Reports of the Trials of Colonel Aaron Burr: (late Vice President of the United States,) for Treason, and for a Misdemeanor, in Preparing the Means of a Military Expedition Against Mexico, a Territory of the King of Spain, with Whom the United States Were at Peace, Volume 2
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Reports of the Trials of Colonel Aaron Burr (Late Vice President of the ...
David Robertson,Harman Blennerhassett
No preview available - 2015
accessory according accused actual admitted advised amount answer appear apply argument arms assemblage assembled authority believe called cause charge colonel Burr committed common law considered conspiracy constitution construction contend conviction correct counsel court crime death decide decision defence distinction doctrine effect England established evidence examine exist expressed fact felony force gentlemen give given guilty Hale indictment innocent intention island issue judge jury justice king king's laid letter levying levying war manner marching means ment motion nature necessary never object observed offence opinion overt act particular party person position present principal prisoner procured produced proof proper prosecution proved punishment question received referred respect rule sense shew statute sufficient suppose supreme court taken testimony thing tion traitor treason trial tried true United violence whole witnesses
Page 199 - On the contrary, if war be actually levied, that is, if a body of men be actually assembled for the purpose of effecting by force a treasonable purpose, all those who perform any part, however minute, or however remote from the scene of action, and who are actually leagued in the general conspiracy, are to be considered as traitors.
Page 495 - State where he may be found, and agreeably to the usual mode of process against offenders in such State, and at the expense of the United States, be arrested and imprisoned, or bailed, as the case may be, for trial before such court of the United States as by law has cognizance of the offense.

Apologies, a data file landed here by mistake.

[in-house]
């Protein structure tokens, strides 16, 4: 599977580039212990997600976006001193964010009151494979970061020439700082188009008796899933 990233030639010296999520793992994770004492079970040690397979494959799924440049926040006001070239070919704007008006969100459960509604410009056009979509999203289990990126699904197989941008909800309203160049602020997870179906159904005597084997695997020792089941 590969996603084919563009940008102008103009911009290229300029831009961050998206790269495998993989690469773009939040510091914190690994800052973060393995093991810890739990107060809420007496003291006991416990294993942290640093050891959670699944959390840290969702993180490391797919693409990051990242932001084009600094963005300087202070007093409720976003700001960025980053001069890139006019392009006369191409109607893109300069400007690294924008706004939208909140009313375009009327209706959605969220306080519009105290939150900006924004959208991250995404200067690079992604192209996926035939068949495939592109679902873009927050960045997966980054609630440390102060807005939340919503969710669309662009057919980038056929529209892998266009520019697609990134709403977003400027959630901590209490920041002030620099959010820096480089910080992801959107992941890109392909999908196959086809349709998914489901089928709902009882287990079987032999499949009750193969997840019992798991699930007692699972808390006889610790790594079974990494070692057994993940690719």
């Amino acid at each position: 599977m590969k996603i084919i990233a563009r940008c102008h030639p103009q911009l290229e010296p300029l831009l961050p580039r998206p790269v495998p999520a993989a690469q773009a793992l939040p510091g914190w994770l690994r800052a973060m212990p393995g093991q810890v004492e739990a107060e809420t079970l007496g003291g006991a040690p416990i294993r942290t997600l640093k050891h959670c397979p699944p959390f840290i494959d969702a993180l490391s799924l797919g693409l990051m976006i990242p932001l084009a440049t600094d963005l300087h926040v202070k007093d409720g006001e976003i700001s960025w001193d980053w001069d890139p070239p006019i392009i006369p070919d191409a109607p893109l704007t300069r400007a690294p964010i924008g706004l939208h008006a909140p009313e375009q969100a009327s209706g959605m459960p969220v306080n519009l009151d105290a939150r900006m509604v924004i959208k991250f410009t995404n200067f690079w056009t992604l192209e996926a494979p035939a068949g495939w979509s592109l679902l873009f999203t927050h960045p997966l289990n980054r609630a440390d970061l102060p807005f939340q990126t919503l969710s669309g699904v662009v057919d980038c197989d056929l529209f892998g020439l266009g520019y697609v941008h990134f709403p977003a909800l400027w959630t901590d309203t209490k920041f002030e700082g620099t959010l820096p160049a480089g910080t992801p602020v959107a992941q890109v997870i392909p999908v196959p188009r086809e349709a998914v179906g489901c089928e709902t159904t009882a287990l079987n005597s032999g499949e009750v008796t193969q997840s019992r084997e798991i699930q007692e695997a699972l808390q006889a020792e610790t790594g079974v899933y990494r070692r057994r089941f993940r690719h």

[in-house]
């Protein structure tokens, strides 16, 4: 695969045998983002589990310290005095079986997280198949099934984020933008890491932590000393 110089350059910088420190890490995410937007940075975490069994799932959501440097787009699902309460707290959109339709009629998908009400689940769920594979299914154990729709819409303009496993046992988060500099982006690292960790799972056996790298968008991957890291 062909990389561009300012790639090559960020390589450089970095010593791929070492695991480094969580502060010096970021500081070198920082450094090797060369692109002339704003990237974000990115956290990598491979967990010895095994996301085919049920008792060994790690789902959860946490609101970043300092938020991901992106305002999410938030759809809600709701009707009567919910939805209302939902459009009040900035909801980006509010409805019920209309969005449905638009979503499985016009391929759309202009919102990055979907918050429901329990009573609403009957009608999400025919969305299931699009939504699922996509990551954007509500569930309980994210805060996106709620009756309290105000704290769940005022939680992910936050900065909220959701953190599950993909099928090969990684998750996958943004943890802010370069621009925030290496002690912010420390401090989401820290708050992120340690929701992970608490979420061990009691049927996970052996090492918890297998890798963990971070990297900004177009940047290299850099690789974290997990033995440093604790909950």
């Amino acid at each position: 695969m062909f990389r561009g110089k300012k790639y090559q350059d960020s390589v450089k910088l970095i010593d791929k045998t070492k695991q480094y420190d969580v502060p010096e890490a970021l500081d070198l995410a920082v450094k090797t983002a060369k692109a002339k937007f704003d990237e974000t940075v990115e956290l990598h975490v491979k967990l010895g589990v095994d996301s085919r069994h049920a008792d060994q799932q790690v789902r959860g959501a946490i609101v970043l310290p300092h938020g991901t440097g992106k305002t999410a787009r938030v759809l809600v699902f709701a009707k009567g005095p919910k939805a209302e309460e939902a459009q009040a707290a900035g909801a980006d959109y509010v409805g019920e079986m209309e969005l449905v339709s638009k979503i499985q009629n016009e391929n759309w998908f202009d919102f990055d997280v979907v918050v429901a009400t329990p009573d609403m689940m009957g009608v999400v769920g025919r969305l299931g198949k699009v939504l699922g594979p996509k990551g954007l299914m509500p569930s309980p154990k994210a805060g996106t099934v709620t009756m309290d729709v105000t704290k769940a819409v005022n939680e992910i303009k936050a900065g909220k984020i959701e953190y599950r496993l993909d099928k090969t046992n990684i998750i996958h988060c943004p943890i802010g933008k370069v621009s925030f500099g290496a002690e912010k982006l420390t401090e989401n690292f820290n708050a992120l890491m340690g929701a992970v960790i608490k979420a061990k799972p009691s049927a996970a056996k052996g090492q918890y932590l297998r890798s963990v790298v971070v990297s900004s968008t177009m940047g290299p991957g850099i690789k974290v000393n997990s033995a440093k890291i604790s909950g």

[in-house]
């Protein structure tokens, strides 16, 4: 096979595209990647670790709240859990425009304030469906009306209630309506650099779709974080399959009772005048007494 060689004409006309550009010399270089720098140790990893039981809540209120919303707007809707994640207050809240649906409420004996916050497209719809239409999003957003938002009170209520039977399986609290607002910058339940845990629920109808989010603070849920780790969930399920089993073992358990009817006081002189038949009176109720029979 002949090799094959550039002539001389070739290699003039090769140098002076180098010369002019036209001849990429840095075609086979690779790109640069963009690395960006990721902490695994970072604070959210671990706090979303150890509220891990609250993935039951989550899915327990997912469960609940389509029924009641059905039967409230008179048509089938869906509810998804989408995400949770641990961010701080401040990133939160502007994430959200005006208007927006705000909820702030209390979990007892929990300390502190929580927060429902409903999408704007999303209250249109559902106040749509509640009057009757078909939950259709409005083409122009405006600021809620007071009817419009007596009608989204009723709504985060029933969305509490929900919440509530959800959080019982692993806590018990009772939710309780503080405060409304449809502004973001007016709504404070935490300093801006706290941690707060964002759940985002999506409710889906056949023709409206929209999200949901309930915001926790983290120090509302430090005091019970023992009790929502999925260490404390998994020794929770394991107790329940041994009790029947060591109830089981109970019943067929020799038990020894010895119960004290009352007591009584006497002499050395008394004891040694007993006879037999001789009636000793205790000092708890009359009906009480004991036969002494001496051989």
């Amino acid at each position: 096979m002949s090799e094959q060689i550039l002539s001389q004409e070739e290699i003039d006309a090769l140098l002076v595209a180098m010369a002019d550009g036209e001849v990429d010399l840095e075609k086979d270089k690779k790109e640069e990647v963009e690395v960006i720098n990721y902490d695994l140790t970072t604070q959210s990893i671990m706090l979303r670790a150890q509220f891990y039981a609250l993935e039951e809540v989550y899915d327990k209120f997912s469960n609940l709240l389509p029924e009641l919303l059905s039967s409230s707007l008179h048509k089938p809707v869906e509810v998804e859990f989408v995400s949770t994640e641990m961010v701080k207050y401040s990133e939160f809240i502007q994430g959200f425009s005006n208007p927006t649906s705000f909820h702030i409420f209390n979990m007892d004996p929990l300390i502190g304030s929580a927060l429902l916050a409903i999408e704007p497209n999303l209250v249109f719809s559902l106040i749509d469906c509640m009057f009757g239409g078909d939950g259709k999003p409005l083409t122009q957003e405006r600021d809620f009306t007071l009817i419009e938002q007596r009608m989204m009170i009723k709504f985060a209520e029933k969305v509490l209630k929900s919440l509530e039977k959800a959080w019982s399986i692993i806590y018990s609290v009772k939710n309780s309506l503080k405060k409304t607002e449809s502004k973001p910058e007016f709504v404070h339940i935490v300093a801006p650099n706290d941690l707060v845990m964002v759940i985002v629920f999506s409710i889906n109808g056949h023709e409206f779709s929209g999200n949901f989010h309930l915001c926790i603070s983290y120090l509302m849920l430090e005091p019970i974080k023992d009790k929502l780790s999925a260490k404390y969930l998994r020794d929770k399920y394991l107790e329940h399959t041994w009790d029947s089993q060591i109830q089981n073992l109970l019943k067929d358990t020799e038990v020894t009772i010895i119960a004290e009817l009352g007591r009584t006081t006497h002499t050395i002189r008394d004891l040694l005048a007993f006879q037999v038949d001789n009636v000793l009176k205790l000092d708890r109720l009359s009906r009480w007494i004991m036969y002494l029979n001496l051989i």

Page 97 - No more he enjoys the tranquil scene: it has become flat and insipid to his taste. His books are abandoned. His retort and crucible are thrown aside. His shrubbery blooms and breathes its fragrance upon the air in vain; he likes it not. His ear no longer drinks the rich melody of music: it longs for the trumpet's clangor and the cannon's roar.
Page 481 - that the laws of the several States, except where the Constitution, treaties, or statutes of the United States shall otherwise require or provide, shall be regarded as rules of decision in trials at common law in the courts of the United States, in cases where they apply.
Page 96 - Possessing himself of a beautiful island in the Ohio, he rears upon it a palace, and decorates it with every romantic embellishment of fancy. A shrubbery that Shenstone might have envied blooms around him. Music that might have charmed Calypso and her nymphs is his. An extensive library spreads its treasures before him. A philosophical apparatus offers to him all the secrets and mysteries of nature.
Page 445 - But if he have no choice in the case, if there be no alternative presented to him but a dereliction of duty or the opprobrium of those who are denominated the world, he merits the contempt as well as the indignation of his country who can hesitate which to embrace...
Page 97 - Peace, tranquillity and innocence shed their mingled delights around him. And to crown the enchantment of the scene, a wife, who is said to be lovely even beyond her sex, and graced with every accomplishment that can render it irresistible, had blessed him with .her love, and made him the father of several children. The evidence would convince you that this is but a faint picture of the real life.
Page 405 - It is not the intention of the court to say that no individual can be guilty of this crime who has not appeared in arms against his country. On the contrary, if war be actually levied, that is, if a body of men be actually assembled for the purpose of effecting by force a treasonable purpose, all those who perform any part, however minute or however remote from the scene of action, and who are actually leagued in the general conspiracy, are to be considered as traitors.
Page 153 - ... should be ordained by general laws, formed upon deliberation, under the influence of no resentments, and without knowing on whom they were to operate, than that it should be inflicted under the influence of those passions which the occasion seldom fails to excite, and which a flexible definition of the crime, or a construction which would render it flexible, might bring into operation. It is, therefore, more safe as well as more consonant to the principles of our constitution, that the crime...